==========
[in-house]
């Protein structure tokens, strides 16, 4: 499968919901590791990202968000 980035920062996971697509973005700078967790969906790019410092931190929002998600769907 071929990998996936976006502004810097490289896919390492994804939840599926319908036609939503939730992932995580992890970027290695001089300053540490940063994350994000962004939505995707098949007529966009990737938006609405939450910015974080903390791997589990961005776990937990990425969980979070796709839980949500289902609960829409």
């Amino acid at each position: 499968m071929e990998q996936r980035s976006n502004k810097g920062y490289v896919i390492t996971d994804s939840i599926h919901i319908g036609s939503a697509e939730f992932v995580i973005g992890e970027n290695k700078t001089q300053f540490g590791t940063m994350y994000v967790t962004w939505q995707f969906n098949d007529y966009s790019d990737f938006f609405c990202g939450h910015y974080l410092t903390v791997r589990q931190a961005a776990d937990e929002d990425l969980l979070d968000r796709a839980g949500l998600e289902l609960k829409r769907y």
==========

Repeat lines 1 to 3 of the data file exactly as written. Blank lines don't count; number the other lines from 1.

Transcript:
[in-house]
């Protein structure tokens, strides 16, 4: 499968919901590791990202968000 980035920062996971697509973005700078967790969906790019410092931190929002998600769907 071929990998996936976006502004810097490289896919390492994804939840599926319908036609939503939730992932995580992890970027290695001089300053540490940063994350994000962004939505995707098949007529966009990737938006609405939450910015974080903390791997589990961005776990937990990425969980979070796709839980949500289902609960829409």
């Amino acid at each position: 499968m071929e990998q996936r980035s976006n502004k810097g920062y490289v896919i390492t996971d994804s939840i599926h919901i319908g036609s939503a697509e939730f992932v995580i973005g992890e970027n290695k700078t001089q300053f540490g590791t940063m994350y994000v967790t962004w939505q995707f969906n098949d007529y966009s790019d990737f938006f609405c990202g939450h910015y974080l410092t903390v791997r589990q931190a961005a776990d937990e929002d990425l969980l979070d968000r796709a839980g949500l998600e289902l609960k829409r769907y």